Brent Darnell is the president of Brent Darnell International, a firm that specializes in a holistic approach to personal development. To find out more about this work, visit Brent’s Web sites at www.brentdarnell.com and www.totalleadershipprogram.com. He can also be reached at brent@brentdarnell.com or (404) 816-4701.

[Start a Laugh Club]
Study after study confirm what we already know to be true. If we are sharp mentally, we function better physically and vice versa. Reducing stress through meditation has also been shown to increase the immune response and improve the body’s healing process. Yoga and meditation certainly aren’t for everyone, but we encourage participants to find “their” yoga. For some it is a sport such as golf, hunting, fishing, sailing or some kind of hobby or recreational pursuit. It may be music or exercise or spending time with their family.
Several companies have implemented laugh time each day. Employees gather to tell jokes and laugh. This message of laughter has caught on in a big way. Laugh clubs are being formed all over the world. In fact, Glaxo and Volvo have organized laugh clubs in their organizations because of the positive benefits.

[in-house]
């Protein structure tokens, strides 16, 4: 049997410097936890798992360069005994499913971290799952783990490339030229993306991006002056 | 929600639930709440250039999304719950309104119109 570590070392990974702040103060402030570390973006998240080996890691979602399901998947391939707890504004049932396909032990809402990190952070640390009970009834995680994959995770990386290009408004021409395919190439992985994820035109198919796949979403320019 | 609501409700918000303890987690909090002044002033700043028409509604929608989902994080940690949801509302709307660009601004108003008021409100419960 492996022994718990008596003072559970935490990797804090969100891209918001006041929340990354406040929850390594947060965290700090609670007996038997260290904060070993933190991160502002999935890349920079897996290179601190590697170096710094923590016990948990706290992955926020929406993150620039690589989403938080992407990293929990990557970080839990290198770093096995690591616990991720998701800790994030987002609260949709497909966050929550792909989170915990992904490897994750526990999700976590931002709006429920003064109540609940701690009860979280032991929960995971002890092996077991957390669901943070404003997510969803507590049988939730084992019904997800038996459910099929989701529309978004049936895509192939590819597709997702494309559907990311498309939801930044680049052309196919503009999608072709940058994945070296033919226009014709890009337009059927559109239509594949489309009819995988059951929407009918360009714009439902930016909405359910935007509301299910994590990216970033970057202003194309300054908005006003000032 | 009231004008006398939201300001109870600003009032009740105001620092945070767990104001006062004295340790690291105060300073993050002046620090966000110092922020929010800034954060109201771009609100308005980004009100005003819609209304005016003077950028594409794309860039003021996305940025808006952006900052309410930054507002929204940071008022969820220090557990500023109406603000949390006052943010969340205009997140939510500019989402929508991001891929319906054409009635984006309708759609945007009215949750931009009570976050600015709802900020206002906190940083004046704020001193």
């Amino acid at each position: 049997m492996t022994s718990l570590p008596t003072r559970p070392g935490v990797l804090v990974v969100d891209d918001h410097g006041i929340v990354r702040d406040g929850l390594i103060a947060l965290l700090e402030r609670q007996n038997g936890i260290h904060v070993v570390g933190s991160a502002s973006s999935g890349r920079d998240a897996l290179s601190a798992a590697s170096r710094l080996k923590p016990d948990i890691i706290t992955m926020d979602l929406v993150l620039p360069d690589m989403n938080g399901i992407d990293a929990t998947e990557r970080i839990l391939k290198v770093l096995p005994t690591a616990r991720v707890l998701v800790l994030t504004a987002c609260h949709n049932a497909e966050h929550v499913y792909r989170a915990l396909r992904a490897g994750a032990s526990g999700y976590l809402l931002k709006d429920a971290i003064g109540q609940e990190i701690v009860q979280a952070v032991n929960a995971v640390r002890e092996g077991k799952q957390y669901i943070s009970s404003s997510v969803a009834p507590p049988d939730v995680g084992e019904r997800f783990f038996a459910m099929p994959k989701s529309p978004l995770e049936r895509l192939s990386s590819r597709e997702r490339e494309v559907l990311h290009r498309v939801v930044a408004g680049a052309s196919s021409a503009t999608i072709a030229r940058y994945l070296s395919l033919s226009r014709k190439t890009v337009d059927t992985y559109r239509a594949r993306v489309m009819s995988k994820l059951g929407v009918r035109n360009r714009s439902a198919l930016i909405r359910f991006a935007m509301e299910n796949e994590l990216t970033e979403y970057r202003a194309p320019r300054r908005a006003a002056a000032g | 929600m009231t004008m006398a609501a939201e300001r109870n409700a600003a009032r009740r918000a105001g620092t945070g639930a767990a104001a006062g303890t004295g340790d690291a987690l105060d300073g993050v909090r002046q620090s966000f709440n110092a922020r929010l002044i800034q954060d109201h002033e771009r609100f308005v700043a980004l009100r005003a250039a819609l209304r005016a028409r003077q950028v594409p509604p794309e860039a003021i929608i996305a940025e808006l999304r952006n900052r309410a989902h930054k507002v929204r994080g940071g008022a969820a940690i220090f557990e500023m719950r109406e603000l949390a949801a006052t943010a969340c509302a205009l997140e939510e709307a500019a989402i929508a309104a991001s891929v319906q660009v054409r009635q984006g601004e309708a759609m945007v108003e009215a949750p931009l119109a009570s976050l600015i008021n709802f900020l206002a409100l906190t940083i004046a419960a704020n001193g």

No matter what you decide to do, the important thing is to build in that reflection time and downtime each day where work is no longer the focus.

SACC-Georgia, the regional Swedish American Chamber of Commerce located in Atlanta, has an event with Darnell on May 6—’How Relationships Generate New Business.’ It runs from 5:30 PM to 8:30 PM to facilitate participation. For more info, see www.sacc-georgia.org or call 770-670-2480.